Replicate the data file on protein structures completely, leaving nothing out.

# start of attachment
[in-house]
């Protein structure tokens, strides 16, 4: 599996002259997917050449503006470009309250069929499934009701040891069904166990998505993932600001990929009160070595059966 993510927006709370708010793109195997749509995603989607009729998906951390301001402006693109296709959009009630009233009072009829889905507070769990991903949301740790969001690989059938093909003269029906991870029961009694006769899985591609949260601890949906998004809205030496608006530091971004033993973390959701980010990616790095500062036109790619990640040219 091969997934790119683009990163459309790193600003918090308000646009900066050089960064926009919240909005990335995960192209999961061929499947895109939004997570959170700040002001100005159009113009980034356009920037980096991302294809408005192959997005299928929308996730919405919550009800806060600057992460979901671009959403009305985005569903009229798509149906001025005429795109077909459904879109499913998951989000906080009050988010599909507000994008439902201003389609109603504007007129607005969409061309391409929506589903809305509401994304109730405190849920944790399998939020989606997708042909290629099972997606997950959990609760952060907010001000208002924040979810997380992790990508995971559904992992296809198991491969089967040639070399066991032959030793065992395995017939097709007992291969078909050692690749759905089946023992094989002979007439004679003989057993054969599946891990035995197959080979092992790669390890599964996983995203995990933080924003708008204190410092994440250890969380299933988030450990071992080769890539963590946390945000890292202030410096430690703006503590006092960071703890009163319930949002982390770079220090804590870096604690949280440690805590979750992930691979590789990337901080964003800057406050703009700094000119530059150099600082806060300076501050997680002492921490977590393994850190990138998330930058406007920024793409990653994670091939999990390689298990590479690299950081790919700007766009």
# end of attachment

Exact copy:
[in-house]
């Protein structure tokens, strides 16, 4: 599996002259997917050449503006470009309250069929499934009701040891069904166990998505993932600001990929009160070595059966 993510927006709370708010793109195997749509995603989607009729998906951390301001402006693109296709959009009630009233009072009829889905507070769990991903949301740790969001690989059938093909003269029906991870029961009694006769899985591609949260601890949906998004809205030496608006530091971004033993973390959701980010990616790095500062036109790619990640040219 091969997934790119683009990163459309790193600003918090308000646009900066050089960064926009919240909005990335995960192209999961061929499947895109939004997570959170700040002001100005159009113009980034356009920037980096991302294809408005192959997005299928929308996730919405919550009800806060600057992460979901671009959403009305985005569903009229798509149906001025005429795109077909459904879109499913998951989000906080009050988010599909507000994008439902201003389609109603504007007129607005969409061309391409929506589903809305509401994304109730405190849920944790399998939020989606997708042909290629099972997606997950959990609760952060907010001000208002924040979810997380992790990508995971559904992992296809198991491969089967040639070399066991032959030793065992395995017939097709007992291969078909050692690749759905089946023992094989002979007439004679003989057993054969599946891990035995197959080979092992790669390890599964996983995203995990933080924003708008204190410092994440250890969380299933988030450990071992080769890539963590946390945000890292202030410096430690703006503590006092960071703890009163319930949002982390770079220090804590870096604690949280440690805590979750992930691979590789990337901080964003800057406050703009700094000119530059150099600082806060300076501050997680002492921490977590393994850190990138998330930058406007920024793409990653994670091939999990390689298990590479690299950081790919700007766009």